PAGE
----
61 2 6120 4857
Benjamin.Duff@maddocks.com.au

 

This post is part two of a three-part series summarising the changes proposed by the Intellectual Property Laws Amendment (Productivity Commission Response Part 2 and Other Measures) Bill 2019 (Bill) and how they may affect the education sector.

If you missed part one, the Bill proposes to change various patent and Intellectual Property (IP) arrangements by amending the Patents Act 1990 (Cth) (Patents Act), Designs Act 2003 (Cth) (Designs Act) and the Trade Marks Act 1995 (Cth) (Trade Marks Act) to:

  • begin the process of phasing out the innovation patent system and incorporate a new objects clause in the Patents Act
  • provide further legislative guidance on the operation of Crown use
  • provide a new legislative test for when an order can be made by the Federal Court for a patentee to grant a licence to another party to exploit an invention.

Part one of this series focused on explaining the changes to patents proposed by the Bill. Part two explains proposed changes to Crown use rights and part three will explain the proposed changes to the compulsory licensing system.

Crown use

Crown use is a mechanism that allows Australian Federal, State and Territory governments to access and use patented technology, registered designs or other intellectual property rights without having obtained the authorisation of the owner. This Bill provides further guidance on when the right of the Crown can be exercised for registered designs and patented technology.

Historically, there are two main justifications for Crown use provisions. First, the Crown (i.e. the Federal, State and Territory governments) should not be impeded from acting in the public interest by patents, which are granted by the Crown. In other words, the intellectual property right only exists because of the Federal, State and Territory governments and those same governments should have a right to exercise that right for public purposes. Second, the Crown, through its departments and authorities, is ordinarily engaged in public service, rather than commercial activities, and therefore it should be in a unique position concerning the use of a patented invention.

Despite these justifications, the Crown use right has rarely been exercised used in Australia, with only very few cases – two of which concern patents – having been contested before the courts, making this a somewhat speculative area of discussion.

In the service of the Crown

The amendments are intended to provide more clarity about how a Commonwealth, State or Territory entity can exercise its right of Crown use. The amendments permit the relevant Commonwealth, State or Territory entity to exercise a right of Crown use only if:

  • the relevant IP is in the field in which the authority operates
  • the relevant IP relates to the entity’s responsibilities
  • the relevant IP is exploited for the services of the relevant Commonwealth, State or Territory.

‘Services of a relevant Commonwealth, State or Territory’ is defined in the Bill to include services which are primarily funded by the relevant Commonwealth, State or Territory entity. Commentators have said that, in its operation, this amendment will provide the Commonwealth, State or Territory with a broader right of exercise of the Crown use right. However, we note that the process to exercise Crown use (below), and the fact that a Commonwealth, State or Territory entity still exercises the right, will still effectively restrain this suggested ‘scope creep’.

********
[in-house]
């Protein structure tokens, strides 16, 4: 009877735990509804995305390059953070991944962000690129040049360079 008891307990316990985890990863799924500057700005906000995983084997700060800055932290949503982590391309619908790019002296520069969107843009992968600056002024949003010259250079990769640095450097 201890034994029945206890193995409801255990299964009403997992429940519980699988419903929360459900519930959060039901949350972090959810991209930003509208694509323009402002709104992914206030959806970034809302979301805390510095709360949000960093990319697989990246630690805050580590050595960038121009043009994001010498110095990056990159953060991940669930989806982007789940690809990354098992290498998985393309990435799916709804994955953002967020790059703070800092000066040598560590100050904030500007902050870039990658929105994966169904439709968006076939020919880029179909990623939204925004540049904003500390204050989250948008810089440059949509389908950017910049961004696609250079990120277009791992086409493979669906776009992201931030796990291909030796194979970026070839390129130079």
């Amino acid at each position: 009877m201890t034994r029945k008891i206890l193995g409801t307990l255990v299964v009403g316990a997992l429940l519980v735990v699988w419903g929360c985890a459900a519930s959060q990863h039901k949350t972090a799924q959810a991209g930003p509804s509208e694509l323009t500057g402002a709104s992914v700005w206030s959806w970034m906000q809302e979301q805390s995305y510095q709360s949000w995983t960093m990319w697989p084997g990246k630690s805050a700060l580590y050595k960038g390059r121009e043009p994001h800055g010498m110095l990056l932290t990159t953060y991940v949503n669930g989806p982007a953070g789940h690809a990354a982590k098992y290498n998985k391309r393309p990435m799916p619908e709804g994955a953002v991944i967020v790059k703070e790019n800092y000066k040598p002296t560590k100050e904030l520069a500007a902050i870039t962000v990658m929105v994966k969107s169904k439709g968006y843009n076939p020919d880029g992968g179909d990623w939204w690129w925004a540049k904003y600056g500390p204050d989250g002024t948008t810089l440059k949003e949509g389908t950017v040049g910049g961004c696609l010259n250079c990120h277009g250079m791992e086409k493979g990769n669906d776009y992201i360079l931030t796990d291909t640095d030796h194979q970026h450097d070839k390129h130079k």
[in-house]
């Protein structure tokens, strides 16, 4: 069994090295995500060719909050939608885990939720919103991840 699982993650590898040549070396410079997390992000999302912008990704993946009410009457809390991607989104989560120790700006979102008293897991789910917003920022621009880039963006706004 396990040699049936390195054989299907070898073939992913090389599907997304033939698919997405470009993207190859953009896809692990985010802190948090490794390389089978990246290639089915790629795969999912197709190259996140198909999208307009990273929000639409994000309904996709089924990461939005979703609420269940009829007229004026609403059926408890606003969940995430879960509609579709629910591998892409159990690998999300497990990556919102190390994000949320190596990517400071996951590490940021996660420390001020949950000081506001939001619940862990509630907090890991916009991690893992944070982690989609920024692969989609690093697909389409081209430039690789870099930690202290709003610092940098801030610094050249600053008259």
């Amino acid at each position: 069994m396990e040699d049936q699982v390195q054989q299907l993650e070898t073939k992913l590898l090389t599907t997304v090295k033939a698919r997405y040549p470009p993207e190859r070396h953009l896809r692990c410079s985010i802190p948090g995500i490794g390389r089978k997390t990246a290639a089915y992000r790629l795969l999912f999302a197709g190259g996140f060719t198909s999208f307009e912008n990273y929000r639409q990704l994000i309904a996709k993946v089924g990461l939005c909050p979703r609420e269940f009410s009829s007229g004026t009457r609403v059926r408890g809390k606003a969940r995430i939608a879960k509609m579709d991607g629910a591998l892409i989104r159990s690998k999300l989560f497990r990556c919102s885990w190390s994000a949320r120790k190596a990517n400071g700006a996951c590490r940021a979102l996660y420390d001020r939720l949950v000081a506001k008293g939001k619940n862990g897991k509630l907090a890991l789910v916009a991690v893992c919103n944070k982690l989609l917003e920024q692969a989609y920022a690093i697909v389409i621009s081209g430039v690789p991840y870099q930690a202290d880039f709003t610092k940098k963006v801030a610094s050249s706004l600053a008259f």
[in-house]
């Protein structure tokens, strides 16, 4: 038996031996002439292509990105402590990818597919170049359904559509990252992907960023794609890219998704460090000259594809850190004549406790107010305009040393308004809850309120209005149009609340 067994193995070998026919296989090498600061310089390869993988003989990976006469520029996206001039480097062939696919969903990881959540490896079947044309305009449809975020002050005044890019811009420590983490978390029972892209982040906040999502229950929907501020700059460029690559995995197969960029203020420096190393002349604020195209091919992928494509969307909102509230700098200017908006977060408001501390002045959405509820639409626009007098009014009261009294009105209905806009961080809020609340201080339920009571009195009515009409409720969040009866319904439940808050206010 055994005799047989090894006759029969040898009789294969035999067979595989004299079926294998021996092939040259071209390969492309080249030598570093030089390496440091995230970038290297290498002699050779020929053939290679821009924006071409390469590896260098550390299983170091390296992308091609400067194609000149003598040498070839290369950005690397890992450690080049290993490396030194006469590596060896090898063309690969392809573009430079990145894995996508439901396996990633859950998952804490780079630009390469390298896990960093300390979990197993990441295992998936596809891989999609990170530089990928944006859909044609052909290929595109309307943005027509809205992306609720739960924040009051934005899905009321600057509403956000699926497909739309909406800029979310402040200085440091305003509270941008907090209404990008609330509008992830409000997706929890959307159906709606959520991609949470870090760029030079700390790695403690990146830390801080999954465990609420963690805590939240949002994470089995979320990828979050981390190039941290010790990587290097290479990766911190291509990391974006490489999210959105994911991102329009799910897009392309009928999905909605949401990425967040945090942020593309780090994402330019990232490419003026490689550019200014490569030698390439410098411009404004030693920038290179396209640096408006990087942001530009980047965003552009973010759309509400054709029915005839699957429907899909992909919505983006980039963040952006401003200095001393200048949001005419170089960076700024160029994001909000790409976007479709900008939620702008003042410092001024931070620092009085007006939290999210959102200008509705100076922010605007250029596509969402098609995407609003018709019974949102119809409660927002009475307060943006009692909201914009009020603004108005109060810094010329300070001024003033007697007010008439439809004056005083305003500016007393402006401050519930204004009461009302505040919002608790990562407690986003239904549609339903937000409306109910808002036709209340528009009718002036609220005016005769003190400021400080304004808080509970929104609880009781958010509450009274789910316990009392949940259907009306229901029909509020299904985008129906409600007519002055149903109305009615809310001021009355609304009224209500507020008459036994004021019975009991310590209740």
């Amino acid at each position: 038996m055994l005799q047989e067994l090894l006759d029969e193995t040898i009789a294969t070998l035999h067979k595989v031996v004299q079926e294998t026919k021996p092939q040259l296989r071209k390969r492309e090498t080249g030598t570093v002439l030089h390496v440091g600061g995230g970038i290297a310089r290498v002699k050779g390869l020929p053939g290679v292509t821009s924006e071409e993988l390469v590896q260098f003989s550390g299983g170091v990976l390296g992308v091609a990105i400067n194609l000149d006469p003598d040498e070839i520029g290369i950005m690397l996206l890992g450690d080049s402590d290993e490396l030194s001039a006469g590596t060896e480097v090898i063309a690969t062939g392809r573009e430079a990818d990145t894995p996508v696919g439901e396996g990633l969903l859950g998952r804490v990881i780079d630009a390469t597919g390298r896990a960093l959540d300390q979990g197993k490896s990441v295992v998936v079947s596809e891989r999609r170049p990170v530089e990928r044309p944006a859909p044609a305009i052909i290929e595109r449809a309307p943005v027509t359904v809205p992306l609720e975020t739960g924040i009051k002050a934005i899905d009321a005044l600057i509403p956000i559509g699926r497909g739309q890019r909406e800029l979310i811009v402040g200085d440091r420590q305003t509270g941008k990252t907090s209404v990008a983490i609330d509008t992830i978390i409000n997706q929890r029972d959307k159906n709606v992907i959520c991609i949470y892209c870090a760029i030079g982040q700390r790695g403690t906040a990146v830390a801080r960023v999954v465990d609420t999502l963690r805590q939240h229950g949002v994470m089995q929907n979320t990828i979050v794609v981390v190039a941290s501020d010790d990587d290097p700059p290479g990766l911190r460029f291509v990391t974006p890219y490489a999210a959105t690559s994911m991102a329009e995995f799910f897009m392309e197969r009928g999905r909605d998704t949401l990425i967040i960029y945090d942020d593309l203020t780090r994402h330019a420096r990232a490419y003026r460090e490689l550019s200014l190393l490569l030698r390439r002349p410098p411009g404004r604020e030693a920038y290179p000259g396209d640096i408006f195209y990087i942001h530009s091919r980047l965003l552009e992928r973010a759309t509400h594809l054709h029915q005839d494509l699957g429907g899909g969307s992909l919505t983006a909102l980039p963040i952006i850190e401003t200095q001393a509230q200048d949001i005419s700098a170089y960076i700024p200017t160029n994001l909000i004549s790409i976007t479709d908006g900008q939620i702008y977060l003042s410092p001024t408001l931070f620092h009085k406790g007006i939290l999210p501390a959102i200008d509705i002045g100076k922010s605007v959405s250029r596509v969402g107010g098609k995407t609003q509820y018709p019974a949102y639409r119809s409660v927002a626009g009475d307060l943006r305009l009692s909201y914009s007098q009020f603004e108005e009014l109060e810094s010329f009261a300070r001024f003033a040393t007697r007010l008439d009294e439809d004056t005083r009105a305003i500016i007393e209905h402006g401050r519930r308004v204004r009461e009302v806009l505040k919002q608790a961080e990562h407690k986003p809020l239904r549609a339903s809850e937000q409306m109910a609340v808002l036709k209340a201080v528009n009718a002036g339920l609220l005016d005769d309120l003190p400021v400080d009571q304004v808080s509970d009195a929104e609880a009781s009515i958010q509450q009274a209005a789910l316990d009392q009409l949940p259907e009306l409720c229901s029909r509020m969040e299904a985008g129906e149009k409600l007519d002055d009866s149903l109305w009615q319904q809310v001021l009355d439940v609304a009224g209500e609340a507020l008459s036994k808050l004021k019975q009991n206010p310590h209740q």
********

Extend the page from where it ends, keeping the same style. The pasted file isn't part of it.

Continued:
The process

Notwithstanding the broadening of the scope of when a Commonwealth, State or Territory entity can potentially, exercise a right of Crown use, the relevant Commonwealth, State or Territory entity will need to:

  • for a reasonable period, try to obtain, from the applicant for or owner of a patent, an authorisation to exploit the invention on reasonable terms (this requirement is waived during an emergency)
  • receive written approval from the Minister of the relevant Commonwealth, State or Territory entity before exercising the Crown use right
  • if the Crown use right is exercised, notify the patent applicant or owner and give reasons for the decision.

This is a much more detailed process than the previous incarnation of this right, which left the process largely undocumented.

In addition, Crown use is not free. The new amendments provide detail of how a court will determine a payment that is just and reasonable, requiring it to consider:

  • the economic value of the exploitation of the invention
  • any other matter, the court considers relevant.

What to expect? 

At first glance, the amendments appear innocuous, as they seem to be clarifying a pre-existing process. However, the principle concern that has been raised is that it is possible that the ambiguity that existed in the previous provisions served to prevent this right from being exercised often. If this is the case, we may see more use of this refined provision by Commonwealth, State or Territory entities, as the changes will clarify aspects of the Crown use process. That being said, the requirements for Ministerial approval, and that the use be for a ‘public purpose’, make material increase unlikely. Nonetheless, this could materially change Australia’s intellectual property landscape if the right comes to be more widely used by public sector entities.

What does this mean for the education sector?

  • by expanding the definition, it becomes clearer that universities providing services to Commonwealth, State or Territory entities, and those Commonwealth, State or Territory entities, may be able to exercise the right of Crown use if they believe a university needs to use or exploit an invention covered by a patent
  • a university or other patentee might see their invention used or exploited without consent through the exercise of the Crown use right. In some cases this right may be exercised by a competitor
  • in such a case, if a licence fee has not been agreed between the parties, the university or other patentee would be entitled to be paid a ‘just and reasonable’ licence fee or royalties.
Authors:
Anthony Willis | Partner
61 2 6120 4835
Anthony.Willis@maddocks.com.au
Benjamin Duff | Lawyer
61 2 6120 4857
Benjamin.Duff@maddocks.com.au